Author(s): Smith CA, Okumoto DS
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Abstract Arabinocytidine and aphidicolin are inhibitors of alpha-DNA polymerase that have been shown to affect both normal DNA replication and repair synthesis in mammalian cells. In contradiction to the prevalent hypothesis that these inhibitors merely slow the polymerization rate at incision sites near lesions, our results suggest that the repair synthesis resistant to inhibitors is mediated by a separate pathway. Repair synthesis in contact-inhibited human cells following UV irradiation was inhibited 75-80\% by arabinocytidine or aphidicolin, and most of the repair patches were not ligated into parental DNA, as judged by an enzymatic assay. However, the patches were not demonstrably shorter than those in untreated cells. Even following low-UV doses at which no inhibition of repair synthesis by the inhibitors was observed, a majority of the patches were not ligated. DNA polymerase beta is implicated in this alternate pathway, both by the known specificity of the inhibitors and by evidence from their sensitivity to S1 nuclease that the patches arise from displacement synthesis. The unligated patches are not degraded in vivo and eventually become ligated into parental DNA, very slowly in the presence of inhibitors but much more rapidly following their removal. Thus, under conditions of alpha-polymerase inhibition, a limited number of normal length repair patches are made, apparently by displacement synthesis, leaving displaced strands that remain substantially undegraded.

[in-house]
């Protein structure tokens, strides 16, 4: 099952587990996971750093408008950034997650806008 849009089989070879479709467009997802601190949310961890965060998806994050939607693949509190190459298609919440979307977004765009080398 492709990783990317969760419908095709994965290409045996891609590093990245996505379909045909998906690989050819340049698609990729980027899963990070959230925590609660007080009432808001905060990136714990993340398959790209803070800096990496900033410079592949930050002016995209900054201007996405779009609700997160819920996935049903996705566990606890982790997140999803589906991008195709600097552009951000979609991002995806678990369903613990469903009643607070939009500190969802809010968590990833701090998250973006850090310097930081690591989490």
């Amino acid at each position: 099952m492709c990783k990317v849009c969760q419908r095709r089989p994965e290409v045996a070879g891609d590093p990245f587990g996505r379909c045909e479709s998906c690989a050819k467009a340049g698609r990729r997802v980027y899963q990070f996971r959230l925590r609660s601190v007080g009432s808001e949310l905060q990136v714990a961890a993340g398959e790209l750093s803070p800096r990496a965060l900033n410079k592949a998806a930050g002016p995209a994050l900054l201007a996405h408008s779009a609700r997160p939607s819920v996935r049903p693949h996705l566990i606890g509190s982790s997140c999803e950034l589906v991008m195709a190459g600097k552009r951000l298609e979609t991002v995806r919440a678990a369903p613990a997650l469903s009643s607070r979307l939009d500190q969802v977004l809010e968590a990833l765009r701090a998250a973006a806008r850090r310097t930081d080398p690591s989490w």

This article was published in Biochemistry
and referenced in Journal of Cell Science & Therapy